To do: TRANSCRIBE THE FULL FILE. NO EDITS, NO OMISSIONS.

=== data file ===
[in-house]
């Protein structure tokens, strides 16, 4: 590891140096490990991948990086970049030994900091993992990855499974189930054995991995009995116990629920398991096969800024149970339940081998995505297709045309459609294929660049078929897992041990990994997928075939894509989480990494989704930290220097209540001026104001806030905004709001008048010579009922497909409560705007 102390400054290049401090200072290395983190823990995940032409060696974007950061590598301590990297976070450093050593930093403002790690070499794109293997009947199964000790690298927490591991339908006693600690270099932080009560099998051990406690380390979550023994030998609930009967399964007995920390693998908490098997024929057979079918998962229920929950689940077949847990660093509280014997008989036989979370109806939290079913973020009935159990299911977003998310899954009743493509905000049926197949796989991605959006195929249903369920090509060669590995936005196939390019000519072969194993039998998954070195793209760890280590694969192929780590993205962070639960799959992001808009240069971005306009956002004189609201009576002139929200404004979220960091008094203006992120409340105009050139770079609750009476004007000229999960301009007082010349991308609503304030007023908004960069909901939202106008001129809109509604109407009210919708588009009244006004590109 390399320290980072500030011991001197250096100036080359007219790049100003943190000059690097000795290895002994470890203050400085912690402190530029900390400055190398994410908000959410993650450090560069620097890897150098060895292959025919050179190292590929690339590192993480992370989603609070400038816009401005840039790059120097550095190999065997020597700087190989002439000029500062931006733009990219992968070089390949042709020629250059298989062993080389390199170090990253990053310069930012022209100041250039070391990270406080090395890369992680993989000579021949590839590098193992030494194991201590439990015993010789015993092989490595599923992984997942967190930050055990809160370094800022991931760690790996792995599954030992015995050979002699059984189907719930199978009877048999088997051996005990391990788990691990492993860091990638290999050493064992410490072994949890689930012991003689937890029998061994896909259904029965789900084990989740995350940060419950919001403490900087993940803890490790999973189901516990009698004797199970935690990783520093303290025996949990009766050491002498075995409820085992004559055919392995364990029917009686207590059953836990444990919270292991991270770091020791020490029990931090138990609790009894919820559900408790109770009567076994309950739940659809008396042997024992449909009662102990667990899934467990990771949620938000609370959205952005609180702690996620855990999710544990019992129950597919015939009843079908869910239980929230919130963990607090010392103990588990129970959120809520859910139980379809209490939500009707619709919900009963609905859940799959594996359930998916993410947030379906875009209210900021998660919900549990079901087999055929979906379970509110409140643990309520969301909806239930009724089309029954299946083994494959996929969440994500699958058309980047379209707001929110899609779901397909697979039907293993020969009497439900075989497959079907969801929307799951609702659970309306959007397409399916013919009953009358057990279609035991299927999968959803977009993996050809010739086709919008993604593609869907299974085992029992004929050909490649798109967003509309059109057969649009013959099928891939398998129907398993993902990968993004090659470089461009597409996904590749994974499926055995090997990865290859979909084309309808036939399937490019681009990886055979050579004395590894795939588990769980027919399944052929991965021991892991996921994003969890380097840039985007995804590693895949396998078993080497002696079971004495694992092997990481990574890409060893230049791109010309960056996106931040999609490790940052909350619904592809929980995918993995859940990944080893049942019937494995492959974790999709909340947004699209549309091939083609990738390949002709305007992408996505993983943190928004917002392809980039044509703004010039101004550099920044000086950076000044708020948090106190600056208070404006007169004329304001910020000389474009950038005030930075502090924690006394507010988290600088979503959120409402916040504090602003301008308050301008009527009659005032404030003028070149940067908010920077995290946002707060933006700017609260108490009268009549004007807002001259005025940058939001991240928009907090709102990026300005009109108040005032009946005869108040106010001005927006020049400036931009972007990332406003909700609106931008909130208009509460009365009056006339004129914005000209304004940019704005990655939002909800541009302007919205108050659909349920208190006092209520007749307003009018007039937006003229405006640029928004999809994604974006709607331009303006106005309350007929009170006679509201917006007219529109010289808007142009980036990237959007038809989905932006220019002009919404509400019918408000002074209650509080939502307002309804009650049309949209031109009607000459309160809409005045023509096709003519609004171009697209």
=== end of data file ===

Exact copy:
[in-house]
């Protein structure tokens, strides 16, 4: 590891140096490990991948990086970049030994900091993992990855499974189930054995991995009995116990629920398991096969800024149970339940081998995505297709045309459609294929660049078929897992041990990994997928075939894509989480990494989704930290220097209540001026104001806030905004709001008048010579009922497909409560705007 102390400054290049401090200072290395983190823990995940032409060696974007950061590598301590990297976070450093050593930093403002790690070499794109293997009947199964000790690298927490591991339908006693600690270099932080009560099998051990406690380390979550023994030998609930009967399964007995920390693998908490098997024929057979079918998962229920929950689940077949847990660093509280014997008989036989979370109806939290079913973020009935159990299911977003998310899954009743493509905000049926197949796989991605959006195929249903369920090509060669590995936005196939390019000519072969194993039998998954070195793209760890280590694969192929780590993205962070639960799959992001808009240069971005306009956002004189609201009576002139929200404004979220960091008094203006992120409340105009050139770079609750009476004007000229999960301009007082010349991308609503304030007023908004960069909901939202106008001129809109509604109407009210919708588009009244006004590109 390399320290980072500030011991001197250096100036080359007219790049100003943190000059690097000795290895002994470890203050400085912690402190530029900390400055190398994410908000959410993650450090560069620097890897150098060895292959025919050179190292590929690339590192993480992370989603609070400038816009401005840039790059120097550095190999065997020597700087190989002439000029500062931006733009990219992968070089390949042709020629250059298989062993080389390199170090990253990053310069930012022209100041250039070391990270406080090395890369992680993989000579021949590839590098193992030494194991201590439990015993010789015993092989490595599923992984997942967190930050055990809160370094800022991931760690790996792995599954030992015995050979002699059984189907719930199978009877048999088997051996005990391990788990691990492993860091990638290999050493064992410490072994949890689930012991003689937890029998061994896909259904029965789900084990989740995350940060419950919001403490900087993940803890490790999973189901516990009698004797199970935690990783520093303290025996949990009766050491002498075995409820085992004559055919392995364990029917009686207590059953836990444990919270292991991270770091020791020490029990931090138990609790009894919820559900408790109770009567076994309950739940659809008396042997024992449909009662102990667990899934467990990771949620938000609370959205952005609180702690996620855990999710544990019992129950597919015939009843079908869910239980929230919130963990607090010392103990588990129970959120809520859910139980379809209490939500009707619709919900009963609905859940799959594996359930998916993410947030379906875009209210900021998660919900549990079901087999055929979906379970509110409140643990309520969301909806239930009724089309029954299946083994494959996929969440994500699958058309980047379209707001929110899609779901397909697979039907293993020969009497439900075989497959079907969801929307799951609702659970309306959007397409399916013919009953009358057990279609035991299927999968959803977009993996050809010739086709919008993604593609869907299974085992029992004929050909490649798109967003509309059109057969649009013959099928891939398998129907398993993902990968993004090659470089461009597409996904590749994974499926055995090997990865290859979909084309309808036939399937490019681009990886055979050579004395590894795939588990769980027919399944052929991965021991892991996921994003969890380097840039985007995804590693895949396998078993080497002696079971004495694992092997990481990574890409060893230049791109010309960056996106931040999609490790940052909350619904592809929980995918993995859940990944080893049942019937494995492959974790999709909340947004699209549309091939083609990738390949002709305007992408996505993983943190928004917002392809980039044509703004010039101004550099920044000086950076000044708020948090106190600056208070404006007169004329304001910020000389474009950038005030930075502090924690006394507010988290600088979503959120409402916040504090602003301008308050301008009527009659005032404030003028070149940067908010920077995290946002707060933006700017609260108490009268009549004007807002001259005025940058939001991240928009907090709102990026300005009109108040005032009946005869108040106010001005927006020049400036931009972007990332406003909700609106931008909130208009509460009365009056006339004129914005000209304004940019704005990655939002909800541009302007919205108050659909349920208190006092209520007749307003009018007039937006003229405006640029928004999809994604974006709607331009303006106005309350007929009170006679509201917006007219529109010289808007142009980036990237959007038809989905932006220019002009919404509400019918408000002074209650509080939502307002309804009650049309949209031109009607000459309160809409005045023509096709003519609004171009697209």